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631  Using Arduino / General Electronics / Re: 3 wire solenoid on: July 21, 2012, 02:05:33 am
How long will the battery last
Measure the current, look up your battery AH rating, divide AH by current and there is your answer +- 50%
You don't have a meter ?  then why are you playing with electronics ?
632  Using Arduino / Sensors / Re: sensing mains power on: July 20, 2012, 09:27:31 am
1/4 watt is more than sufficient since you'll only be pulling  <1mA, but resistor must be rated for the supply voltage.  From memory somewhere between 220k and 470k are often used.  Note that, once the neon strikes the voltage across it will be fairly constant at somewhere between 60 and 90volts.  We used to use such devices as HV voltage stabilisers in the days of valves (tubes to you yanks).

You should be able to buy a neon+resistor combination off the shelf at the likes of Tandy, RS, Maplins etc
633  Using Arduino / Sensors / Re: Detect green (but not red) LED lighting up? on: July 20, 2012, 09:22:23 am
Put a filter over a photocell (green) then only the green light will excite the photocell which you use to trigger a transistor which, in turn, triggers the arduino input
634  Using Arduino / Project Guidance / Re: Drilling a hole - need help. on: July 19, 2012, 04:37:08 pm
Coping saw then a dremel drill with a round emery wheel installed to clean it up
635  Using Arduino / Sensors / Re: Accuracy on: July 19, 2012, 03:18:15 am
And stopped watch tells correct time twice per day

Now that may be obvious and a bit stupid but when a person glances at their watch to see the time, how do they know a) the watch is correct and b) it is actually going.  In this case accuracy is in the eye of the beholder.  My better half always has clocks running some 10 mintes ahead of "real" time.  Don't ask why  -  it's a woman thing !

Accuracy is a subjective criteria - unless you are comparing against a national standard.

For "in-house" use you do not need accuracy - you need repeatability
636  Using Arduino / Motors, Mechanics, and Power / Re: Faulhaber 141:1 6VDC Gearhead Motor on: July 19, 2012, 03:07:43 am
You sure it's an Allen socket (hex) and not a TorX
637  Using Arduino / Sensors / Re: sensing mains power on: July 18, 2012, 04:45:31 pm
Capacitor should have class X dielectric implying ti is suitable for use as a mains "dropper"
638  Using Arduino / Project Guidance / Re: Self Leveling Deck on: July 18, 2012, 01:46:38 pm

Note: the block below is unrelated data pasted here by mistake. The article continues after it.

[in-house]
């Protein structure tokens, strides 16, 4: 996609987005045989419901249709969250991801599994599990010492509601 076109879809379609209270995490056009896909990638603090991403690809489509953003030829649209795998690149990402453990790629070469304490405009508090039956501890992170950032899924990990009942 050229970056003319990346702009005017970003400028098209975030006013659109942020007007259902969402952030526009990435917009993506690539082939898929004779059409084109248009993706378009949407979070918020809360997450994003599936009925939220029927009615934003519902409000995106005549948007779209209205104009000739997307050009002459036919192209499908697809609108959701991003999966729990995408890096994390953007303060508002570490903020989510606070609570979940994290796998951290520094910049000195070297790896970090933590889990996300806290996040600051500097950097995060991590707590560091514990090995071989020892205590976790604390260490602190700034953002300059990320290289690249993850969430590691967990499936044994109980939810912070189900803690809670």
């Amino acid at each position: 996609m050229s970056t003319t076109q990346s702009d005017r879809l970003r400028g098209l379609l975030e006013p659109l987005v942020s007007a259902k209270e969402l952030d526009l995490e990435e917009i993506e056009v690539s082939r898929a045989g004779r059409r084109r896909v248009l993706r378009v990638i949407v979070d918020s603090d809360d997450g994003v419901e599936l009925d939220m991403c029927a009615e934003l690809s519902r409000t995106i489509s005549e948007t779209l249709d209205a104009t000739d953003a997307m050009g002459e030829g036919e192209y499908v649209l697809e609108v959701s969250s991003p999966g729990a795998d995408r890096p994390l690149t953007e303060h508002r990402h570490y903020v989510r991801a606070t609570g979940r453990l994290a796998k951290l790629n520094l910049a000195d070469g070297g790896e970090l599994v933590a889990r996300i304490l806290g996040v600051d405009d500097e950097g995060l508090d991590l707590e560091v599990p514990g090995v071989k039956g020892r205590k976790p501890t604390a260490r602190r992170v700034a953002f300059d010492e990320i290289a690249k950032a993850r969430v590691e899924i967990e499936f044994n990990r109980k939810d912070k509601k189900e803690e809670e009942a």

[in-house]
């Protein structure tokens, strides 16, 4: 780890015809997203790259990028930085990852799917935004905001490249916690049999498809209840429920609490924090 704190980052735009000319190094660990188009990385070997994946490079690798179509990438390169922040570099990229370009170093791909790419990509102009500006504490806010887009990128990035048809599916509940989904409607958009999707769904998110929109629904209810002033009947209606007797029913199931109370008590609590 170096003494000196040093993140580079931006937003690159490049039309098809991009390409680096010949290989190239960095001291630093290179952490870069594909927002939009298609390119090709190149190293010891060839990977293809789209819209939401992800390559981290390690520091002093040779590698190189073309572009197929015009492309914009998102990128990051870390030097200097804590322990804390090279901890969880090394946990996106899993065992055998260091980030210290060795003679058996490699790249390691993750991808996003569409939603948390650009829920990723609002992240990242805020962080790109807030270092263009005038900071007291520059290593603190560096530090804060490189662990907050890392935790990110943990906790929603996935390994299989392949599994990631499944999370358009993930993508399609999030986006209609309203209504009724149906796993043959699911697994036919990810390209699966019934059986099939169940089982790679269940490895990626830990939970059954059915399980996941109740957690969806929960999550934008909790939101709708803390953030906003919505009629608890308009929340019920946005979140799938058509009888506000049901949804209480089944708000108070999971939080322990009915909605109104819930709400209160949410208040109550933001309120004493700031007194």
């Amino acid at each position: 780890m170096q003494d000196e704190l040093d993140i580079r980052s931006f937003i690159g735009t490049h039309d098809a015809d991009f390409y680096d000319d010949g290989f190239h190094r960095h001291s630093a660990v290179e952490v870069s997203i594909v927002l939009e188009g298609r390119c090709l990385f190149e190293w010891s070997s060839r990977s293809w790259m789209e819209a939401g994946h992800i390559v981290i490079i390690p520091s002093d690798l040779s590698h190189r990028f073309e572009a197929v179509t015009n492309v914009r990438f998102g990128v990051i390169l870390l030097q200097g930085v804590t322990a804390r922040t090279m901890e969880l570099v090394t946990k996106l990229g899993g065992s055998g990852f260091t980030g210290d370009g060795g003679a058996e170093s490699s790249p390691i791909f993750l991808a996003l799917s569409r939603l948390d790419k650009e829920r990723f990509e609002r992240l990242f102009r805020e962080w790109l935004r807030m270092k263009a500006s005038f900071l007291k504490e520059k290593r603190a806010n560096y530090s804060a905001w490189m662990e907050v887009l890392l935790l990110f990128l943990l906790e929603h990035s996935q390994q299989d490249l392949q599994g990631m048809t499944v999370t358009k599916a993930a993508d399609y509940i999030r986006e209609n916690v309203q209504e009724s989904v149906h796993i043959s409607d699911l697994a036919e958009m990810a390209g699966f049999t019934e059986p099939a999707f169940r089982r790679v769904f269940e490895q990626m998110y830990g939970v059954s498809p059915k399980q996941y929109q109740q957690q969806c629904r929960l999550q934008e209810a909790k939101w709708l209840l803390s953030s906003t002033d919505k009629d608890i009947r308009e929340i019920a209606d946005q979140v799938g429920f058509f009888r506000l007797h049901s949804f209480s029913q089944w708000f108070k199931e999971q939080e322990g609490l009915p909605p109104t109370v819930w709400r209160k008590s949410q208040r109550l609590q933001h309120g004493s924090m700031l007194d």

What sort of response time do you require.  How much overshoot can you tolerate.  What weight is the device that you want to level.  What size is it etc etc etc

A bit more information on your project would be helpful

Have you considered a simple gimballed device using gravity as the levelling force  -  seems to work pretty well on ships.
639  Using Arduino / Project Guidance / Re: dimming neon on: July 18, 2012, 01:39:13 pm
You could use a mechanical interface to drive the potentiometer on a dimmable ballast system.  Use the arduino to drive an RC servo which is attached to the spindle of the dimmer pot.  Crude ?, yes,  but a solution
640  Using Arduino / General Electronics / Re: Bodge wire glue on: July 18, 2012, 12:38:59 pm
Hot-melt glue ?
641  Using Arduino / General Electronics / Re: Constructing a high-voltage transformer for safety and ruggedness on: July 17, 2012, 03:05:21 pm
Before you go for HV output it might be an idea to wind an LV output coil so that you can establish the core operating conditions without too much effort.   From memory of my transformer days you also need to ensure the faces of the cores mate completely since any increase in reluctance ( a beautifully illustrative word) due to face separation has a major effect on performance.
642  Using Arduino / General Electronics / Re: Constructing a high-voltage transformer for safety and ruggedness on: July 17, 2012, 12:35:21 pm
Why not simply use the line transformer as it's already manufactured (by professionals who knew what they were doing) and control the excitation voltage to give the output you want.  Transformer ratio times the input voltage determines the output so a suitable inout voltage will give you whatever output you desire.  I take it you appreciate that ferrite cores require high frequency excitation (in the order of 10s of kilohertz)
643  Using Arduino / General Electronics / Re: Measuring conductivity in water on: July 16, 2012, 05:55:18 am
You might also need some sort of depolarizer (AC excitation ?) since DC applied to a pair of probes is bound to set up an electrolysis reaction.
644  Using Arduino / Sensors / Re: Termostat problems on: July 14, 2012, 02:28:02 pm
You don't show how you are powering the system.  USB, battery and if the latter what voltage, type and size.

There is a possibility (remote ?) that the pot wires are inducing noise into your temperature sensor input circuit.  Perhaps placing 0.1 capacitors between ground and each of your 2 inputs will dampen any noise.
645  Using Arduino / General Electronics / Re: dumb question: diode and relay on: July 14, 2012, 02:45:20 am
The reed coil, unlike a conventional relay has no iron core so is of very low inductance.  It will still give a negative kick when de-energised but is very much less than that from a metal cored coil.  Having said that, it should still have a clamping diode fitted.
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